Land registration process to go cashless
The government plans to adopt an online payment system for land registration, one of several reforms harnessing modern technology in order to reduce human intervention that breeds under-the-table transactions.
In a keynote speech on Wednesday before members of the Chamber of Thrift Banks, Land Registration Authority (LRA) administrator Eulalio Diaz III said the government agency wants to speed up the land registration process and eliminate the need for “personal services” in getting things done.
Diaz, a land registration lawyer who was previously involved in land development and acquisition, said he learned from experience that for LRA’s services to improve, the agency must get rid of “interventions” in transactions.
He said the online transaction for land registration is now undergoing final negotiations with the Bureau of the Treasury and the Commission on Audit. He said they plan to implement the program by this year.
An online chattel mortgage registration system is also in the works, he said.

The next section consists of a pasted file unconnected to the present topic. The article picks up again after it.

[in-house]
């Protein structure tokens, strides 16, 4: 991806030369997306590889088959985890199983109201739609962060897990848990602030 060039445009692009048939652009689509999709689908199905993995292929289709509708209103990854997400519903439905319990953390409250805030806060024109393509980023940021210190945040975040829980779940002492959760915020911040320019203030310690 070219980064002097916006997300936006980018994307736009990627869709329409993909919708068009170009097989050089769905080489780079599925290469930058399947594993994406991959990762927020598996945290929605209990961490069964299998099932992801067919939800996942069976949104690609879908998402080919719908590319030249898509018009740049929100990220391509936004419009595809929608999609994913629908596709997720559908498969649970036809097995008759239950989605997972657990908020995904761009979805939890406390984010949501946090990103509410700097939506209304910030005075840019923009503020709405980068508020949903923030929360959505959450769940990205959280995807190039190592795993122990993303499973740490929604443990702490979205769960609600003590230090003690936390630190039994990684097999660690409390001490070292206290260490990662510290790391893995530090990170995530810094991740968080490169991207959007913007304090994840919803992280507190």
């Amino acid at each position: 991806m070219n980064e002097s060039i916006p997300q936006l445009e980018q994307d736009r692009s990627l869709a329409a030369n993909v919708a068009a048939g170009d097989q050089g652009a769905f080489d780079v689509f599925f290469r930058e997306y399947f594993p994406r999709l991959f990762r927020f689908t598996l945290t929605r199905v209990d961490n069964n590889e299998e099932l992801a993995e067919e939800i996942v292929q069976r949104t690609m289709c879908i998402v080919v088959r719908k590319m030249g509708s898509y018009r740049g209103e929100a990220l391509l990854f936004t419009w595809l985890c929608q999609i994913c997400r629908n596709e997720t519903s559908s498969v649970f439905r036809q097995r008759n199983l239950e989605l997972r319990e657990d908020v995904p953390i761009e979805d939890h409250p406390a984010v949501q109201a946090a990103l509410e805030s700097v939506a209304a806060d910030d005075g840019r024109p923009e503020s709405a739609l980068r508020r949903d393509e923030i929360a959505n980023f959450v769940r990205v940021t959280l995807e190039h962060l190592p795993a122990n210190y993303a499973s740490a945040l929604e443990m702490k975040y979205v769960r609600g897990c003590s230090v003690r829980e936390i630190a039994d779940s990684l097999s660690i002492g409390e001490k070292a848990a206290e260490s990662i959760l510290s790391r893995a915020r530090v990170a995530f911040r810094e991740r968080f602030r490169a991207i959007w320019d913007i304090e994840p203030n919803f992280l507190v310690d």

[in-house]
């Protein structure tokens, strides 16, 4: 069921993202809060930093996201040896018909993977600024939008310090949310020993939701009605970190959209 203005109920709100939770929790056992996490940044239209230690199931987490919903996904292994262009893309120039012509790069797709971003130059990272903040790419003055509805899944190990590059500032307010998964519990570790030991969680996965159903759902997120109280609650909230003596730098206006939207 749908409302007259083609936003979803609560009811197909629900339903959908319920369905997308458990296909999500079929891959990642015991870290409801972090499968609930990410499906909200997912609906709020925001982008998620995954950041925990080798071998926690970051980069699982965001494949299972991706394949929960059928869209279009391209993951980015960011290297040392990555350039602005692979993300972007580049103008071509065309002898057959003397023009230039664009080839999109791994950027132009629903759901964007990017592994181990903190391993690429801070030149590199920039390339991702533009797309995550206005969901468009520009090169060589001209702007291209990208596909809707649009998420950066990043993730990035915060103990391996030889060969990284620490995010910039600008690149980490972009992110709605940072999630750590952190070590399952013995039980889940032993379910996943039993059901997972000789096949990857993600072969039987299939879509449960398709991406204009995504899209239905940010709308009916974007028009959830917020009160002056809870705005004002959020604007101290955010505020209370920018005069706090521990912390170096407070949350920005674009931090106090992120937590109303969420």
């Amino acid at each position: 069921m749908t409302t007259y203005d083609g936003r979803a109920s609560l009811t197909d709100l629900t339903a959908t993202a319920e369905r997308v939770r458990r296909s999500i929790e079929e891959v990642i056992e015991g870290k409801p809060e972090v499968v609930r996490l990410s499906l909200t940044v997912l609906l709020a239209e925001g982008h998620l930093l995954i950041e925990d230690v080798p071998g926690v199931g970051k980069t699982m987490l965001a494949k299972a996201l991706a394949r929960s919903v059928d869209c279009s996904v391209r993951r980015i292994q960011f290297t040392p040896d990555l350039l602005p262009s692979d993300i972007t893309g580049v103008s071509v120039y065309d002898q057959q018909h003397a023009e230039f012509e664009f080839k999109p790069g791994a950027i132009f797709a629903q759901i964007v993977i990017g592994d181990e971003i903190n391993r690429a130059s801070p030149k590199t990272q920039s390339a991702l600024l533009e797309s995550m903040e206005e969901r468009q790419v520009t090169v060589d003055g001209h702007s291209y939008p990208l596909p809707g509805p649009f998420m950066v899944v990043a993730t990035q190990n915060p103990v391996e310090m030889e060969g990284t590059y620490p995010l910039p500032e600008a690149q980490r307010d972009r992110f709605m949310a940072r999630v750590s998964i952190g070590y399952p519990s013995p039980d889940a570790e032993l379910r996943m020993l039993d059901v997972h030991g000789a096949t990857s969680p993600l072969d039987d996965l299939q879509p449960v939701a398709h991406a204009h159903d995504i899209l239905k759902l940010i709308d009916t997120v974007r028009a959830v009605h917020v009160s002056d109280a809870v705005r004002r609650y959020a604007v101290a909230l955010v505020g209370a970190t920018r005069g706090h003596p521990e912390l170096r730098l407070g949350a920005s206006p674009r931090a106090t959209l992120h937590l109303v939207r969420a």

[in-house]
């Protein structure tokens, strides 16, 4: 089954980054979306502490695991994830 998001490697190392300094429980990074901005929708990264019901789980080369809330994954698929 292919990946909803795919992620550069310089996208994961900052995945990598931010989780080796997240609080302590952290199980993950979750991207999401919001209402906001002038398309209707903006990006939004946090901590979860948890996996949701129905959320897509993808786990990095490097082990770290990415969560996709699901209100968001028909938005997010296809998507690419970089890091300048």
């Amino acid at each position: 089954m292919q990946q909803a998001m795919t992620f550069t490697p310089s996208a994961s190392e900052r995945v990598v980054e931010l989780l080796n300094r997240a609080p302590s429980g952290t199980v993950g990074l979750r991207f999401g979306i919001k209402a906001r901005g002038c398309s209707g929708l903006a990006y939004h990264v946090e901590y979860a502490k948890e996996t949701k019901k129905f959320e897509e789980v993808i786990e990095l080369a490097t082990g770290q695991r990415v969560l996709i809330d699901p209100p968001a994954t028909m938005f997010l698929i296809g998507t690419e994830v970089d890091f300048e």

Diaz said LRA also implemented a computerization of registries and put in place stricter policies against fake and spurious titles.
“This is to avoid the use of cash in transacting with the registries, for security purposes and convenience,” Diaz said.
He said 152 out of 167 registries have already been computerized. This also means 97 percent of all transactions are now being done electronically.
Diaz also cited LRA’s “general name search” facility, which allows investigative offices like the Bureau of Internal Revenue (BIR), Office of the Ombudsman, Anti-Money Laundering Council, National Bureau of Investigation and the Supreme Court to access documents and information involving land ownership of people and corporations.
“Soon, however, it will also be open to private individuals for purposes of estate settlement,” Diaz said.
Other LRA reforms include linkages with banks for faster verification of titles and loan applications and verification system with the BIR to check fake titles.
“Our system is like a cell phone, for as long as there is a new technology that can be used, then it will be used to build a better one,” Diaz said.